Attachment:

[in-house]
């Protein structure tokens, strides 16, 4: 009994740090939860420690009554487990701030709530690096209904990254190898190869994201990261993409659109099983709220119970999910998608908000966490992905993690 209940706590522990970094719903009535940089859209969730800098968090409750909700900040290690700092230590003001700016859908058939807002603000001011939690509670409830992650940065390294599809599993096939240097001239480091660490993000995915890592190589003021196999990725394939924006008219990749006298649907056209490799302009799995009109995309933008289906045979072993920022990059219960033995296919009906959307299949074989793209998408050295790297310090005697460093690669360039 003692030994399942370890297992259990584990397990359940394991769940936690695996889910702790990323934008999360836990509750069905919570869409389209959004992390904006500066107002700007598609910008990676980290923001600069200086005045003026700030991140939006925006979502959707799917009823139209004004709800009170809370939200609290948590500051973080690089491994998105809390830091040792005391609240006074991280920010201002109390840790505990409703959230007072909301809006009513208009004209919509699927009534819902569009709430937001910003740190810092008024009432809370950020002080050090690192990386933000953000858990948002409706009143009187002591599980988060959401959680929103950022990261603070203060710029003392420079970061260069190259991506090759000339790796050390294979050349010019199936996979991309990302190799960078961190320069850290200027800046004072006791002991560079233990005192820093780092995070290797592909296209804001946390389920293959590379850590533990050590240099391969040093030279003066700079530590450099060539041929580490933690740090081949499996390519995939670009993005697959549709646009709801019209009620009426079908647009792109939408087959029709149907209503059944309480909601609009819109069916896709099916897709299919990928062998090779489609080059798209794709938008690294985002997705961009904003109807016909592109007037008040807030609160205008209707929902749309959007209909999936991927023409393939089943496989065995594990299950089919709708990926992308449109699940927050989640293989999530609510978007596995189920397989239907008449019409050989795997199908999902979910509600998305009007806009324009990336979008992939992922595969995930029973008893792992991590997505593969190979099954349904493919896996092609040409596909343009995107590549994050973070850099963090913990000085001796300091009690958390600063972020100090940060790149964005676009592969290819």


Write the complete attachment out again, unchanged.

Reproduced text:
[in-house]
């Protein structure tokens, strides 16, 4: 009994740090939860420690009554487990701030709530690096209904990254190898190869994201990261993409659109099983709220119970999910998608908000966490992905993690 209940706590522990970094719903009535940089859209969730800098968090409750909700900040290690700092230590003001700016859908058939807002603000001011939690509670409830992650940065390294599809599993096939240097001239480091660490993000995915890592190589003021196999990725394939924006008219990749006298649907056209490799302009799995009109995309933008289906045979072993920022990059219960033995296919009906959307299949074989793209998408050295790297310090005697460093690669360039 003692030994399942370890297992259990584990397990359940394991769940936690695996889910702790990323934008999360836990509750069905919570869409389209959004992390904006500066107002700007598609910008990676980290923001600069200086005045003026700030991140939006925006979502959707799917009823139209004004709800009170809370939200609290948590500051973080690089491994998105809390830091040792005391609240006074991280920010201002109390840790505990409703959230007072909301809006009513208009004209919509699927009534819902569009709430937001910003740190810092008024009432809370950020002080050090690192990386933000953000858990948002409706009143009187002591599980988060959401959680929103950022990261603070203060710029003392420079970061260069190259991506090759000339790796050390294979050349010019199936996979991309990302190799960078961190320069850290200027800046004072006791002991560079233990005192820093780092995070290797592909296209804001946390389920293959590379850590533990050590240099391969040093030279003066700079530590450099060539041929580490933690740090081949499996390519995939670009993005697959549709646009709801019209009620009426079908647009792109939408087959029709149907209503059944309480909601609009819109069916896709099916897709299919990928062998090779489609080059798209794709938008690294985002997705961009904003109807016909592109007037008040807030609160205008209707929902749309959007209909999936991927023409393939089943496989065995594990299950089919709708990926992308449109699940927050989640293989999530609510978007596995189920397989239907008449019409050989795997199908999902979910509600998305009007806009324009990336979008992939992922595969995930029973008893792992991590997505593969190979099954349904493919896996092609040409596909343009995107590549994050973070850099963090913990000085001796300091009690958390600063972020100090940060790149964005676009592969290819």